Thursday, January 12, 2006


One of the issues of Arts of Asia magazine had an article, about four or five years ago I think, about the calligraphic masterpieces sent by South East Asian chiefs, rajas and sultans to each other as letters and diplomatic missives - formal letters with top-border scrolls, a main panel in Islamic arch form, the bismullah in glorious calligraphy at the top of the text, followed by salutations and mentions of titles, with, sometimes overshadowed by everything else, the actual message text - "Sultan Babullah respectfully requests that his honoured cousin Raja Dhi Lumpor return the two fishing vessels and the goat which were inadvertently apprehended off Pulau Bukit Island, and sends twenty Spanish reales and a cloak of honour in appreciation of the consideration" - followed by end statement and scribal notations of date, time, place, and any attachments. All, of course, in fancy court Malay - which was probably not the first or even the second language of either sender or recipient (many "Malay" noble families were actually Bugis or Makasarese, and the Achinese often spoke Arabic with greater fluency than they read Malay).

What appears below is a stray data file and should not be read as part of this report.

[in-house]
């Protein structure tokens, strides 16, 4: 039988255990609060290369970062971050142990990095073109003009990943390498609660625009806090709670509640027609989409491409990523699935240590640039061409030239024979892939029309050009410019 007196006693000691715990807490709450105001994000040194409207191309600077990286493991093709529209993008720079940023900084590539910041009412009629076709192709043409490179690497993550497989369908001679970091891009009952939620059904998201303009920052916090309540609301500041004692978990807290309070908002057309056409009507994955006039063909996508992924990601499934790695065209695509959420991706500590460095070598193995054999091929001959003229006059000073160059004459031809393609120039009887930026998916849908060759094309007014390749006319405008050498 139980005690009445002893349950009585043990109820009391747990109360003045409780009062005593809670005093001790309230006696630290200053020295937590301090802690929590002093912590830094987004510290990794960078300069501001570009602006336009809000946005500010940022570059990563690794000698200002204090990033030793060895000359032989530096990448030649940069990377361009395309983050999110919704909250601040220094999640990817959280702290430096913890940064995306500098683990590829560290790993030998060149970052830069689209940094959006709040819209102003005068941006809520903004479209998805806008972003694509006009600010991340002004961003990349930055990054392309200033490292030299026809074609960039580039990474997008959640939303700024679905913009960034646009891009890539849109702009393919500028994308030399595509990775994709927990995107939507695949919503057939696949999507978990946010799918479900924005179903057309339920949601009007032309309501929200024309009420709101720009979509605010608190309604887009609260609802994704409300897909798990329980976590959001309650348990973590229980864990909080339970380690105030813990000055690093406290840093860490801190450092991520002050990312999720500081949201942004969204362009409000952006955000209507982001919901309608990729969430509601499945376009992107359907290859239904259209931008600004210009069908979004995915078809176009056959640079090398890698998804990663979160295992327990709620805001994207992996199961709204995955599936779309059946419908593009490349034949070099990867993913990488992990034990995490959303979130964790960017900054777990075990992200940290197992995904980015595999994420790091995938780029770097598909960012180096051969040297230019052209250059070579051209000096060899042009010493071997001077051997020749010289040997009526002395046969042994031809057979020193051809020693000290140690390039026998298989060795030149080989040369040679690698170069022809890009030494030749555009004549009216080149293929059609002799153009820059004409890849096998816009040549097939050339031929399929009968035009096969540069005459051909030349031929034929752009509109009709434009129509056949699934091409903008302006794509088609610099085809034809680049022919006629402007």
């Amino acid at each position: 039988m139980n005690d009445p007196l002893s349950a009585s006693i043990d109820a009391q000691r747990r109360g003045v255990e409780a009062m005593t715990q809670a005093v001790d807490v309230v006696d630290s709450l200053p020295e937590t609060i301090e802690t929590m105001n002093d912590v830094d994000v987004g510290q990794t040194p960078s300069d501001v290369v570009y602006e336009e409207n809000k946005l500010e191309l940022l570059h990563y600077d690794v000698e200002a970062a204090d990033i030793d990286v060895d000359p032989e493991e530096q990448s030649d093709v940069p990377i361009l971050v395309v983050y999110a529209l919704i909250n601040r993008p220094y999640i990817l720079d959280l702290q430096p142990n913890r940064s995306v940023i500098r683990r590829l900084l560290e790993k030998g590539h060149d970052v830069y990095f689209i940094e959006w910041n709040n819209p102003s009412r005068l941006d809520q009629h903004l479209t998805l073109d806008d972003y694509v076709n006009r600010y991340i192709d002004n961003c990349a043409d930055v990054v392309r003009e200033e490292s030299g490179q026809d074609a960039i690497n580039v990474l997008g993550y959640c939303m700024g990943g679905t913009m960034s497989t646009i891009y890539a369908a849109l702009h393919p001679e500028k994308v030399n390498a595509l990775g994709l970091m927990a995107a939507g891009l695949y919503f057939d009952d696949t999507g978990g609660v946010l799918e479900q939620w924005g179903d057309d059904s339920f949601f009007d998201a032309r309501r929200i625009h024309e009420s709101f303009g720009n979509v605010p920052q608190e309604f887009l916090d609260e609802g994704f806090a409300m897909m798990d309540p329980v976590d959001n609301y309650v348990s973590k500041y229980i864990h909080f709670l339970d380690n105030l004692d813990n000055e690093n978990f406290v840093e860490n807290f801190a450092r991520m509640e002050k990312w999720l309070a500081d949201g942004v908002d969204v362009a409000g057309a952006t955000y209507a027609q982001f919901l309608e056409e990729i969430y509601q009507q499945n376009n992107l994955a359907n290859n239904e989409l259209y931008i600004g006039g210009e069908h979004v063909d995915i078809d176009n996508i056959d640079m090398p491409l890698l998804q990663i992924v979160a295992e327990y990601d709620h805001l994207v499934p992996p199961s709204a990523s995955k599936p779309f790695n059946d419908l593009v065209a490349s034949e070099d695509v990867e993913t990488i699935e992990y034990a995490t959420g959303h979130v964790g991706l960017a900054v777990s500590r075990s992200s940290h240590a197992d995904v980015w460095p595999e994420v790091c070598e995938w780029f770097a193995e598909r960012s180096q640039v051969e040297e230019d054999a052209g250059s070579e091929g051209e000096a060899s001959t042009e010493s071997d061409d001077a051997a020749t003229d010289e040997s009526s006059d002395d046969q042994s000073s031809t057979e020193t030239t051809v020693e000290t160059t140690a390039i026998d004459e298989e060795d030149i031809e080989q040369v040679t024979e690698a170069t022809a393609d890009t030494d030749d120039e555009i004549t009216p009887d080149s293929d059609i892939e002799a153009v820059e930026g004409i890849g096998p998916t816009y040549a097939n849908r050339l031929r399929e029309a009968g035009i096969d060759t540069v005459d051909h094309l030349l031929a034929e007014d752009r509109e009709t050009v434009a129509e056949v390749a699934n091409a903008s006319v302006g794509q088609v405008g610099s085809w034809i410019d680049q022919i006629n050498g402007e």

Ne'um At the Back of the Hill.

Okay, granted, 'cool' is relative.

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